True haiku is a Japanese verse in three lines, a mood poem that uses no metaphors or similes. The first line has five syllables; the second, seven; and line three has five syllables again.
Following is an English translation of a famous haiku (which, of course, follows the rules in Japanese but only occasionally–and accidentally–in translation):
How much more of it remains?
The night is brief.
~ Masaoka Shiki ~
Winter seclusion –
Listening, that evening,
To the rain in the mountain.
~ Kobayashi Issa ~
And yet again:
As one who loved poetry
~ Masaoaka Shiki ~
I think haiku are beautiful. They conjure images that perch lightly in the mind, tickle the imagination, touch the heart.
Once in a while, when I’m lying in bed at night waiting for sleep to come, playing with words and images in my head as I often do, something vaguely similar to haiku–little one-liners, really–pop up virtually entire, to my delight.
In fact, they please me so much that I’ve taken to grabbing pen and paper and writing them down. A quick polish and they become small word gems, awaiting my pleasure.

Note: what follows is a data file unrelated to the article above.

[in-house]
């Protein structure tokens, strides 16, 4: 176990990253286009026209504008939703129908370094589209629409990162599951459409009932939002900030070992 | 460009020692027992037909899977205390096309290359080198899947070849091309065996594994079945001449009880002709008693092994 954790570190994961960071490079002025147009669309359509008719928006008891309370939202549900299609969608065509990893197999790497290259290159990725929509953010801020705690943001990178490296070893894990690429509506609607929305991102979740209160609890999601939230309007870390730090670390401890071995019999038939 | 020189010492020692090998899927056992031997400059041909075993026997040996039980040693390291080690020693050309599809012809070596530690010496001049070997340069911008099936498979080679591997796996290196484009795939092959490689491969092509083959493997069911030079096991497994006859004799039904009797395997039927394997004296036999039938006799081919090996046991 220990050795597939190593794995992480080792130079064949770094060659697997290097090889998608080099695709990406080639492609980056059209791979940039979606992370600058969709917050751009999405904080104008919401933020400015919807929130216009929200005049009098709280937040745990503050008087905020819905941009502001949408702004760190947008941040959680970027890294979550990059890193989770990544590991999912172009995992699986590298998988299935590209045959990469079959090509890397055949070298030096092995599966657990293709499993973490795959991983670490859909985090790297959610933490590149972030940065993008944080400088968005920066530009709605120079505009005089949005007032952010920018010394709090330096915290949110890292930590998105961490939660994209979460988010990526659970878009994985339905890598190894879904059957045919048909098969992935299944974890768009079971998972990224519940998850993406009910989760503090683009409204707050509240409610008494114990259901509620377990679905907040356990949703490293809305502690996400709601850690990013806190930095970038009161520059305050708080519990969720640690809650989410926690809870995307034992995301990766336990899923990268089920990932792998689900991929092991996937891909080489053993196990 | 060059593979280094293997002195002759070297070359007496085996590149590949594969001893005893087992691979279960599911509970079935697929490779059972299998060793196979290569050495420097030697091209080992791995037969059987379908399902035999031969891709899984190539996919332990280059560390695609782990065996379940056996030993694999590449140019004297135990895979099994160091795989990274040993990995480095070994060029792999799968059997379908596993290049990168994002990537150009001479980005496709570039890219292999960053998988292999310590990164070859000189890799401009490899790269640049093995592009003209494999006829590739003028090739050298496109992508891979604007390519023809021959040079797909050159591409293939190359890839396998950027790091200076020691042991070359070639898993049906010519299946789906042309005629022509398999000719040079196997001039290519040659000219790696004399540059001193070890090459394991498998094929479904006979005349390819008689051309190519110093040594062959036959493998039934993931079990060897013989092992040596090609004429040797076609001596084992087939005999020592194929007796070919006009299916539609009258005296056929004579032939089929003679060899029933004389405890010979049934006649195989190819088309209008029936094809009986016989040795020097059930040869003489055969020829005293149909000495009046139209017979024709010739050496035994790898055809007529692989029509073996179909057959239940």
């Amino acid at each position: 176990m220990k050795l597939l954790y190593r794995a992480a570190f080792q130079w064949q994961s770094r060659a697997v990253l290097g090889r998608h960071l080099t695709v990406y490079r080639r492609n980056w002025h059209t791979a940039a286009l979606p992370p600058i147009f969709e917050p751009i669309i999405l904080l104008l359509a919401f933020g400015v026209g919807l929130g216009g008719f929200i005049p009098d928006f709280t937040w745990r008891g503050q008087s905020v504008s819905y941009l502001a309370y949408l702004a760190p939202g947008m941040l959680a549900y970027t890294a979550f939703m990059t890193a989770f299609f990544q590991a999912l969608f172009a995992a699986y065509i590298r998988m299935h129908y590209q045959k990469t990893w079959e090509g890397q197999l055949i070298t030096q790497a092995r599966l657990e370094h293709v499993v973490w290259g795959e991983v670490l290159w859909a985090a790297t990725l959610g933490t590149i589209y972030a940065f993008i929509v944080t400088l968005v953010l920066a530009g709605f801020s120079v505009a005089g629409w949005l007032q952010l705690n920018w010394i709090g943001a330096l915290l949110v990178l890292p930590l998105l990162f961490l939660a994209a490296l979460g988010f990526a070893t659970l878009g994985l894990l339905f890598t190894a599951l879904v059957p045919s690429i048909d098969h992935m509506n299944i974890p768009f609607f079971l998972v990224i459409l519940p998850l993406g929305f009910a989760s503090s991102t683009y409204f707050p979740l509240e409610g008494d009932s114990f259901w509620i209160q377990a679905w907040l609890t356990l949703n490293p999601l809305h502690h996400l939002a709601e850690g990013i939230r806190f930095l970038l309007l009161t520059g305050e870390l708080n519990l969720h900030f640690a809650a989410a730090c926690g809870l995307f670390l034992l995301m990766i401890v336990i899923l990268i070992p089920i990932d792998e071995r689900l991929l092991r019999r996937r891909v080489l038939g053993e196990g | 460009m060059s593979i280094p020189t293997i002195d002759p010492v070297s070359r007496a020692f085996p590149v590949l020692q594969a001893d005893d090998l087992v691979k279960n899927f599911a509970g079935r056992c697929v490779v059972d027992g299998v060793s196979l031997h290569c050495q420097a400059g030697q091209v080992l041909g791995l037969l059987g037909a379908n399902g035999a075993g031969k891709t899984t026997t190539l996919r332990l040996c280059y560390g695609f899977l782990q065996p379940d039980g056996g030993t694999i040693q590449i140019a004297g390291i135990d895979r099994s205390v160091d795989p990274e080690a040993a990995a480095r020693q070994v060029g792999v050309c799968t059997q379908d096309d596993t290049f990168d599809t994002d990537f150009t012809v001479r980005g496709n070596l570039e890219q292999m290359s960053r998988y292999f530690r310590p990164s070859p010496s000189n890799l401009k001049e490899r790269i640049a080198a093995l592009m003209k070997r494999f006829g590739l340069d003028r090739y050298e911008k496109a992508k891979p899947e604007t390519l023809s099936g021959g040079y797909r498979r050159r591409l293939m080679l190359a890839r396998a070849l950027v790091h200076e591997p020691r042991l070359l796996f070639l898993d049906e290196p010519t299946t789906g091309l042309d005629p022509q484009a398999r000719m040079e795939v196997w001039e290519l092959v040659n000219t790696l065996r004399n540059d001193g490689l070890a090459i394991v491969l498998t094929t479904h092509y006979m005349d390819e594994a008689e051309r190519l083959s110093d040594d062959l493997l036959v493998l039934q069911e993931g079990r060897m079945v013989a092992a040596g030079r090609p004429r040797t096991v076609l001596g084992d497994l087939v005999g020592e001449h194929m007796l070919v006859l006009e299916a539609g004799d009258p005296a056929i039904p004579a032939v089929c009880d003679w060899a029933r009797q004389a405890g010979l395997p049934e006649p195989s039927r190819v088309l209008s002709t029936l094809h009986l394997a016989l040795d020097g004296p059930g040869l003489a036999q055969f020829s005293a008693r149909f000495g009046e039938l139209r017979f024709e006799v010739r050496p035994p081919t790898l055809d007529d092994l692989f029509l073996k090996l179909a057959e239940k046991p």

Diamonds? Oh no, nothing so fancy as that. Cubic zirconia, more likely. Come to think of it, cubic zirconia is more my style than diamonds anyway.
No matter. I think of them as haiku in spirit, if not in fact, these little word pictures that burble up every now and again as I lie there in the dark, relaxed and comfortable:
Anger, low on the horizon,
rolling across the landscape,
crushing everything in its path.
Prism, sparkling crystal prison.
Rainbow lights await
the sun to set them free.
Passion, sharp tongue of flame
licking the edge
of a paper lantern.
Is my unconscious sending up message balloons, or am I simply playing word games in that soft grey area between waking and sleep?
Either way, I’ve begun to pay attention, if for no other reason than to watch the way my mind moves when I’m relaxing.